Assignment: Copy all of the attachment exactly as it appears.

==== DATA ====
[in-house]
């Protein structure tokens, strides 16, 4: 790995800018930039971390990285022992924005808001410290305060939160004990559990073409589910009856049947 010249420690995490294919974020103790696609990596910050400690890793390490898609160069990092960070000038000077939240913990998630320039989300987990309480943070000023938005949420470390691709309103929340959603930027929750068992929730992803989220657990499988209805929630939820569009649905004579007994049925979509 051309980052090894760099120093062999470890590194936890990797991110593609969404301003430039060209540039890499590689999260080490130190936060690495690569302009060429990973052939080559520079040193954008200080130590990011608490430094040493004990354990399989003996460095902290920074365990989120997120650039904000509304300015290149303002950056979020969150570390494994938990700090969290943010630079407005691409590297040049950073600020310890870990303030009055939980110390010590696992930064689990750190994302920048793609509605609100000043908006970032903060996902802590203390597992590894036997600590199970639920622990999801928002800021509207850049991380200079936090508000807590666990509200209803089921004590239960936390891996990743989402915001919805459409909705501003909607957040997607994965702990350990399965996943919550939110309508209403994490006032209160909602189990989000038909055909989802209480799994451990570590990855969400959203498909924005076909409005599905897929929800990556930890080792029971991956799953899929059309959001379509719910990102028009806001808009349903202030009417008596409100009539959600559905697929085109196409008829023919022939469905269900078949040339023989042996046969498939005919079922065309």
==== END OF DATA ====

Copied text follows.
[in-house]
């Protein structure tokens, strides 16, 4: 790995800018930039971390990285022992924005808001410290305060939160004990559990073409589910009856049947 010249420690995490294919974020103790696609990596910050400690890793390490898609160069990092960070000038000077939240913990998630320039989300987990309480943070000023938005949420470390691709309103929340959603930027929750068992929730992803989220657990499988209805929630939820569009649905004579007994049925979509 051309980052090894760099120093062999470890590194936890990797991110593609969404301003430039060209540039890499590689999260080490130190936060690495690569302009060429990973052939080559520079040193954008200080130590990011608490430094040493004990354990399989003996460095902290920074365990989120997120650039904000509304300015290149303002950056979020969150570390494994938990700090969290943010630079407005691409590297040049950073600020310890870990303030009055939980110390010590696992930064689990750190994302920048793609509605609100000043908006970032903060996902802590203390597992590894036997600590199970639920622990999801928002800021509207850049991380200079936090508000807590666990509200209803089921004590239960936390891996990743989402915001919805459409909705501003909607957040997607994965702990350990399965996943919550939110309508209403994490006032209160909602189990989000038909055909989802209480799994451990570590990855969400959203498909924005076909409005599905897929929800990556930890080792029971991956799953899929059309959001379509719910990102028009806001808009349903202030009417008596409100009539959600559905697929085109196409008829023919022939469905269900078949040339023989042996046969498939005919079922065309």